Amazingly, the number one question we’re asked about being a foster family is: “Are you afraid of what they’ll teach your children?” So, what have my kids learned? To start—to be open, generous, non-judgmental, thankful for their warm home….
A parent wonders how to explain the painful possibility that a foster child might return to her birth family to the young child she’s already parenting.
“We just found out that we won’t be able to adopt the child we’ve been fostering. How do we tell the child, and explain to our older daughter?”
“My husband and I are working to adopt from foster care. How do we transition a child from calling us our first names to calling us ‘Mom’ and ‘Dad’?”
One foster-turned-adoptive-mother shares how cooking brings her family together.
A new report shows that there were more children in U.S. foster care at the end of 2015 than 2014. This is the third year this number has risen.
Being a foster parent is not for the faint of heart. Your heart swells, loves, breaks, and heals with each placement—and it is all, every moment of it, worth it.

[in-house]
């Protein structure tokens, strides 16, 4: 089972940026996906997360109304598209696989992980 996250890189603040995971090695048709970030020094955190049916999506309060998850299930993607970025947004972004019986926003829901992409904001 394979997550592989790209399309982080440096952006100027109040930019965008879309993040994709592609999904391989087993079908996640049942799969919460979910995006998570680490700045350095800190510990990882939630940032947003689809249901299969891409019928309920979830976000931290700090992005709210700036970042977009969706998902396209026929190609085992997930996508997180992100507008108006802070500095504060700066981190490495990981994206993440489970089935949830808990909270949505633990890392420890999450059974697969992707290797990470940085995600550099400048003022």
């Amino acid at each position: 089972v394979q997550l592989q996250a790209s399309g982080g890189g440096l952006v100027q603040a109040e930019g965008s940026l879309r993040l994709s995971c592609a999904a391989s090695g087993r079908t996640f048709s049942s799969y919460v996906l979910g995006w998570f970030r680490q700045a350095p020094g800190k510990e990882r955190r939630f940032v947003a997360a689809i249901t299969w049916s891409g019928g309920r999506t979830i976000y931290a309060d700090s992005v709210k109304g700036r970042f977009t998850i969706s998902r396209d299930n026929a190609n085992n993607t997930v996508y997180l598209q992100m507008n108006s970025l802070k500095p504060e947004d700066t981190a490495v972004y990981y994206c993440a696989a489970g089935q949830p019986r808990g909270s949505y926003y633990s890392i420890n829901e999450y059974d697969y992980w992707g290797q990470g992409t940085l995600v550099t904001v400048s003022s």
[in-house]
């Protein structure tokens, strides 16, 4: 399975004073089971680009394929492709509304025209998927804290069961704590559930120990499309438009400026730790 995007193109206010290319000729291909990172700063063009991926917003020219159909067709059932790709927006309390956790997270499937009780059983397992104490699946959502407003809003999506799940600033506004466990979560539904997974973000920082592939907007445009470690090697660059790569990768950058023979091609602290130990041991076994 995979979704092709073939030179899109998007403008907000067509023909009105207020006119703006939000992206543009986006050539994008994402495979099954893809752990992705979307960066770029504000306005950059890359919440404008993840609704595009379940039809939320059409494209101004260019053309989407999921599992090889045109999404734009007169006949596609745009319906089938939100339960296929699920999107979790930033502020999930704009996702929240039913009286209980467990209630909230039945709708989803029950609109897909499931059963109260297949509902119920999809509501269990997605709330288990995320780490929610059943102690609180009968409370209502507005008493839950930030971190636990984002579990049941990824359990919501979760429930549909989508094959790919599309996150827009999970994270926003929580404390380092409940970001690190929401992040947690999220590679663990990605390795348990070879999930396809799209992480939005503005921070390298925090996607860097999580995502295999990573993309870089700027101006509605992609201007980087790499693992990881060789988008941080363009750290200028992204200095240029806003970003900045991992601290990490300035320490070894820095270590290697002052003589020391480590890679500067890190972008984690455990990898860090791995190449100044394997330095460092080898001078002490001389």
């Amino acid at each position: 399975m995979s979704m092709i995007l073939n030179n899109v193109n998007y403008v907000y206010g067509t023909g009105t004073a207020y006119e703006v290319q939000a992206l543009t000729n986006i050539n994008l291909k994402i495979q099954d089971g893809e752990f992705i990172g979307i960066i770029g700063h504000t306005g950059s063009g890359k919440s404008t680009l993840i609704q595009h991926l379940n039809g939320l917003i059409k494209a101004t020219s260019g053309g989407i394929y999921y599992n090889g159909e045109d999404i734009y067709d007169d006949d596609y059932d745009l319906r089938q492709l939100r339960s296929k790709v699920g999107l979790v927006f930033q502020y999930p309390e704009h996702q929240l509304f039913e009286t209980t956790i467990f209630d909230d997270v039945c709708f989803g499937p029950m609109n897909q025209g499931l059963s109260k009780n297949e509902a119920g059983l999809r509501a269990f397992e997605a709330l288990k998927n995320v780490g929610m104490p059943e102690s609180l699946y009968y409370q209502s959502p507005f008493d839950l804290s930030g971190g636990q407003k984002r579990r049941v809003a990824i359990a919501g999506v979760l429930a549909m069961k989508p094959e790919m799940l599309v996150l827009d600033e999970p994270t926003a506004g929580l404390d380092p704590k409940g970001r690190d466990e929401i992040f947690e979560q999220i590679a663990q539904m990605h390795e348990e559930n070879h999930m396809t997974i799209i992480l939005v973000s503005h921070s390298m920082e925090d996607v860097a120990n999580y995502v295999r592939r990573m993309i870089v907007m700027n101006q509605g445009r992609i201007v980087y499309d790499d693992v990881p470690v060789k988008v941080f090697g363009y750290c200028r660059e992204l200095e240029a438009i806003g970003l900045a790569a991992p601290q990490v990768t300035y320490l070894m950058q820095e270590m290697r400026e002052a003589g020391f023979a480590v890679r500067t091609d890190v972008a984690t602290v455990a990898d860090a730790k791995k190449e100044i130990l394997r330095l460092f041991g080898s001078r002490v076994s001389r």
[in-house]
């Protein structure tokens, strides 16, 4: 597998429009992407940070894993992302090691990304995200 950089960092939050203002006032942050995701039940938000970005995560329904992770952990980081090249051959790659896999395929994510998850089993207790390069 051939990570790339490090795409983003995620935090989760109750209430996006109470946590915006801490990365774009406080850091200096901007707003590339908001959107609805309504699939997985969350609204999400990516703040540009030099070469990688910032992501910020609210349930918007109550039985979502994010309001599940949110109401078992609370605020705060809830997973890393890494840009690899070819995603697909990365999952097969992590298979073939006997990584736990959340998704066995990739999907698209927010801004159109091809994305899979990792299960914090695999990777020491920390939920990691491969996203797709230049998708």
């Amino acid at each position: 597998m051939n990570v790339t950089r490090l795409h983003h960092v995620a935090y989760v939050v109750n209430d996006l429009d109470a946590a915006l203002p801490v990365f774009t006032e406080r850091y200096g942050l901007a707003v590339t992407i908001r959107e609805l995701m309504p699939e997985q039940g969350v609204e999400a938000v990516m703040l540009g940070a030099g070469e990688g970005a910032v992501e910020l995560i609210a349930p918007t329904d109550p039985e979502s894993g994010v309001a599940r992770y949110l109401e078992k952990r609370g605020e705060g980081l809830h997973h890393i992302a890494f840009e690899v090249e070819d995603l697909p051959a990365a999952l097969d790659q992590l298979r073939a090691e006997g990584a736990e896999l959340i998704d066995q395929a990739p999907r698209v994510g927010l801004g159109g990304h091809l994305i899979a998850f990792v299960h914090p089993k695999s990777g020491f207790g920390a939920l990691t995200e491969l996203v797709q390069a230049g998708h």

For the first time, a study compared the health of children who spent time in foster care with those who hadn’t, and it found higher risk levels on several fronts.
The Family First Prevention Service Act would have increased funding for prevention services and emphasized placing children in family-like settings.
A callous foster care system deprived her of parents and siblings and gave precious little in return.
For the past four years, my wife and I have provided a temporary roost for kids blown about by a fate they didn’t deserve.
One mom opens her home — and heart — to foster children, and finds her passion.
With fost-adopt, I didn’t need to own a home or have $50,000 in the bank to become a parent.